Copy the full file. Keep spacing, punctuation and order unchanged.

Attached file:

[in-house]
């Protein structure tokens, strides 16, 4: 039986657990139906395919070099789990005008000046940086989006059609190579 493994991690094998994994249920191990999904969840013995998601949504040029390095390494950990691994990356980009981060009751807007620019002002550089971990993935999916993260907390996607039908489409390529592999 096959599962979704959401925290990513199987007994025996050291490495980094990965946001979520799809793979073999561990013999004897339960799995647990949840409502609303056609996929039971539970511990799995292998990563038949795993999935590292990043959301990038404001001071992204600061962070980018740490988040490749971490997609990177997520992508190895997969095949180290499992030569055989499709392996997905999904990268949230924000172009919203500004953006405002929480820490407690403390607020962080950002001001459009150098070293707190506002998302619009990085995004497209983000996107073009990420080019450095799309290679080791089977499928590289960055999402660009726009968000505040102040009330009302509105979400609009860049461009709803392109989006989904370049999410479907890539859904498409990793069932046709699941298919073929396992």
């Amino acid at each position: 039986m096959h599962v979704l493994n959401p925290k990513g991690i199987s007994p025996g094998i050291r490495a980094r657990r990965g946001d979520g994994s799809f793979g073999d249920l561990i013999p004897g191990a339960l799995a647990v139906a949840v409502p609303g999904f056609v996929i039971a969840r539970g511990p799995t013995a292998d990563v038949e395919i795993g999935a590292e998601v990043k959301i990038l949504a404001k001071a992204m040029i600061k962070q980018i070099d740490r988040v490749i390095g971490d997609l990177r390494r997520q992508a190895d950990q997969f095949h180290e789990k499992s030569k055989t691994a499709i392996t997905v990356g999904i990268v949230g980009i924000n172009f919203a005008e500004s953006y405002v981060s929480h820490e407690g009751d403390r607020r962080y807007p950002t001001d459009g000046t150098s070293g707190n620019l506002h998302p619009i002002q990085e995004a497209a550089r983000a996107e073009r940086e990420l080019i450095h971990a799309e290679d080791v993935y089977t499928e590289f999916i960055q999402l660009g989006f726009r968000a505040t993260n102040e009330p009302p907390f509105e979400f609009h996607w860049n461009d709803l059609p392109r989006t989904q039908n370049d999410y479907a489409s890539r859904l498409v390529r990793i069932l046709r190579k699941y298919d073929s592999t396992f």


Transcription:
[in-house]
């Protein structure tokens, strides 16, 4: 039986657990139906395919070099789990005008000046940086989006059609190579 493994991690094998994994249920191990999904969840013995998601949504040029390095390494950990691994990356980009981060009751807007620019002002550089971990993935999916993260907390996607039908489409390529592999 096959599962979704959401925290990513199987007994025996050291490495980094990965946001979520799809793979073999561990013999004897339960799995647990949840409502609303056609996929039971539970511990799995292998990563038949795993999935590292990043959301990038404001001071992204600061962070980018740490988040490749971490997609990177997520992508190895997969095949180290499992030569055989499709392996997905999904990268949230924000172009919203500004953006405002929480820490407690403390607020962080950002001001459009150098070293707190506002998302619009990085995004497209983000996107073009990420080019450095799309290679080791089977499928590289960055999402660009726009968000505040102040009330009302509105979400609009860049461009709803392109989006989904370049999410479907890539859904498409990793069932046709699941298919073929396992």
């Amino acid at each position: 039986m096959h599962v979704l493994n959401p925290k990513g991690i199987s007994p025996g094998i050291r490495a980094r657990r990965g946001d979520g994994s799809f793979g073999d249920l561990i013999p004897g191990a339960l799995a647990v139906a949840v409502p609303g999904f056609v996929i039971a969840r539970g511990p799995t013995a292998d990563v038949e395919i795993g999935a590292e998601v990043k959301i990038l949504a404001k001071a992204m040029i600061k962070q980018i070099d740490r988040v490749i390095g971490d997609l990177r390494r997520q992508a190895d950990q997969f095949h180290e789990k499992s030569k055989t691994a499709i392996t997905v990356g999904i990268v949230g980009i924000n172009f919203a005008e500004s953006y405002v981060s929480h820490e407690g009751d403390r607020r962080y807007p950002t001001d459009g000046t150098s070293g707190n620019l506002h998302p619009i002002q990085e995004a497209a550089r983000a996107e073009r940086e990420l080019i450095h971990a799309e290679d080791v993935y089977t499928e590289f999916i960055q999402l660009g989006f726009r968000a505040t993260n102040e009330p009302p907390f509105e979400f609009h996607w860049n461009d709803l059609p392109r989006t989904q039908n370049d999410y479907a489409s890539r859904l498409v390529r990793i069932l046709r190579k699941y298919d073929s592999t396992f």